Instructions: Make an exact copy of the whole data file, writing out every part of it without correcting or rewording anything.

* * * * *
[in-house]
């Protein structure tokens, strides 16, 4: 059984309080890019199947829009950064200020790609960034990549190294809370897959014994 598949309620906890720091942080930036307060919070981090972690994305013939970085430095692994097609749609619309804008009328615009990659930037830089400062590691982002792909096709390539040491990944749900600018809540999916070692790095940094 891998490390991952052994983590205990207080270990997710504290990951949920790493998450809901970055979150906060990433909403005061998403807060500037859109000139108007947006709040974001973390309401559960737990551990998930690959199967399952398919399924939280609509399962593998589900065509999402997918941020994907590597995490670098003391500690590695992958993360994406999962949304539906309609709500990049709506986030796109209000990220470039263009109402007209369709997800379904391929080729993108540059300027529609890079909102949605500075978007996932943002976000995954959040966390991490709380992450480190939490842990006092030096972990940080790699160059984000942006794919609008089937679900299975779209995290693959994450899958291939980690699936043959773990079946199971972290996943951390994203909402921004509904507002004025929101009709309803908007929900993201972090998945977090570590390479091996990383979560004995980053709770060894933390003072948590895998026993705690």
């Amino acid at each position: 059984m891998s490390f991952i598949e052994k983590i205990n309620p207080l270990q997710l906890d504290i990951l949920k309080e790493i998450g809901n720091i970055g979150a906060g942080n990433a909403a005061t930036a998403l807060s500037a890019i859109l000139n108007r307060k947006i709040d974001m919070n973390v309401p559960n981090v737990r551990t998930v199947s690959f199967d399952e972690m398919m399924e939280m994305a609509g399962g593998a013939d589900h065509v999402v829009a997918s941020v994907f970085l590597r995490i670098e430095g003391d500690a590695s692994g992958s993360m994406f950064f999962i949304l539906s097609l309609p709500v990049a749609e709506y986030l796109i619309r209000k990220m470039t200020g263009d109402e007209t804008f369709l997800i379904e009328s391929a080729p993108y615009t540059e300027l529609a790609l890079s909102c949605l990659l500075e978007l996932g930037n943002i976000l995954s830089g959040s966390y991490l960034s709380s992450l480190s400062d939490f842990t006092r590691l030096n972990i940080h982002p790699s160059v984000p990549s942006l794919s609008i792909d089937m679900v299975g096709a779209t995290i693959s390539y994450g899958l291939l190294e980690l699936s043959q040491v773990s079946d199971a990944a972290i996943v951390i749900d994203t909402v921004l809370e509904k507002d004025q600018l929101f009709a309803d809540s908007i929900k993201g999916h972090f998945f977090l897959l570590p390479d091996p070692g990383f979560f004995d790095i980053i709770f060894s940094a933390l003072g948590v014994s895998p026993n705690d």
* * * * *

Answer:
[in-house]
């Protein structure tokens, strides 16, 4: 059984309080890019199947829009950064200020790609960034990549190294809370897959014994 598949309620906890720091942080930036307060919070981090972690994305013939970085430095692994097609749609619309804008009328615009990659930037830089400062590691982002792909096709390539040491990944749900600018809540999916070692790095940094 891998490390991952052994983590205990207080270990997710504290990951949920790493998450809901970055979150906060990433909403005061998403807060500037859109000139108007947006709040974001973390309401559960737990551990998930690959199967399952398919399924939280609509399962593998589900065509999402997918941020994907590597995490670098003391500690590695992958993360994406999962949304539906309609709500990049709506986030796109209000990220470039263009109402007209369709997800379904391929080729993108540059300027529609890079909102949605500075978007996932943002976000995954959040966390991490709380992450480190939490842990006092030096972990940080790699160059984000942006794919609008089937679900299975779209995290693959994450899958291939980690699936043959773990079946199971972290996943951390994203909402921004509904507002004025929101009709309803908007929900993201972090998945977090570590390479091996990383979560004995980053709770060894933390003072948590895998026993705690």
């Amino acid at each position: 059984m891998s490390f991952i598949e052994k983590i205990n309620p207080l270990q997710l906890d504290i990951l949920k309080e790493i998450g809901n720091i970055g979150a906060g942080n990433a909403a005061t930036a998403l807060s500037a890019i859109l000139n108007r307060k947006i709040d974001m919070n973390v309401p559960n981090v737990r551990t998930v199947s690959f199967d399952e972690m398919m399924e939280m994305a609509g399962g593998a013939d589900h065509v999402v829009a997918s941020v994907f970085l590597r995490i670098e430095g003391d500690a590695s692994g992958s993360m994406f950064f999962i949304l539906s097609l309609p709500v990049a749609e709506y986030l796109i619309r209000k990220m470039t200020g263009d109402e007209t804008f369709l997800i379904e009328s391929a080729p993108y615009t540059e300027l529609a790609l890079s909102c949605l990659l500075e978007l996932g930037n943002i976000l995954s830089g959040s966390y991490l960034s709380s992450l480190s400062d939490f842990t006092r590691l030096n972990i940080h982002p790699s160059v984000p990549s942006l794919s609008i792909d089937m679900v299975g096709a779209t995290i693959s390539y994450g899958l291939l190294e980690l699936s043959q040491v773990s079946d199971a990944a972290i996943v951390i749900d994203t909402v921004l809370e509904k507002d004025q600018l929101f009709a309803d809540s908007i929900k993201g999916h972090f998945f977090l897959l570590p390479d091996p070692g990383f979560f004995d790095i980053i709770f060894s940094a933390l003072g948590v014994s895998p026993n705690d």